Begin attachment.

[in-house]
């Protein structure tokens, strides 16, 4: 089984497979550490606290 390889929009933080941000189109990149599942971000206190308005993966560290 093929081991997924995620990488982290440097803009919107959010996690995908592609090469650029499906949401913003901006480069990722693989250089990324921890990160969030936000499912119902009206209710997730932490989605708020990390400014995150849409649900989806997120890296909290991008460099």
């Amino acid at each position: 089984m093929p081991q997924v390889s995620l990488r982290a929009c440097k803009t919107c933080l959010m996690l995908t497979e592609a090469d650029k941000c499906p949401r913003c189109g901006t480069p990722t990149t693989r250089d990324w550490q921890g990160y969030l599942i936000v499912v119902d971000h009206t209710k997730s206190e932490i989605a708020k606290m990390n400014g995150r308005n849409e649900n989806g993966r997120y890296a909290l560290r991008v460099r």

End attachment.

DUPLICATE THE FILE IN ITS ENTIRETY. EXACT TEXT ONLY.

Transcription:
[in-house]
């Protein structure tokens, strides 16, 4: 089984497979550490606290 390889929009933080941000189109990149599942971000206190308005993966560290 093929081991997924995620990488982290440097803009919107959010996690995908592609090469650029499906949401913003901006480069990722693989250089990324921890990160969030936000499912119902009206209710997730932490989605708020990390400014995150849409649900989806997120890296909290991008460099």
């Amino acid at each position: 089984m093929p081991q997924v390889s995620l990488r982290a929009c440097k803009t919107c933080l959010m996690l995908t497979e592609a090469d650029k941000c499906p949401r913003c189109g901006t480069p990722t990149t693989r250089d990324w550490q921890g990160y969030l599942i936000v499912v119902d971000h009206t209710k997730s206190e932490i989605a708020k606290m990390n400014g995150r308005n849409e649900n989806g993966r997120y890296a909290l560290r991008v460099r």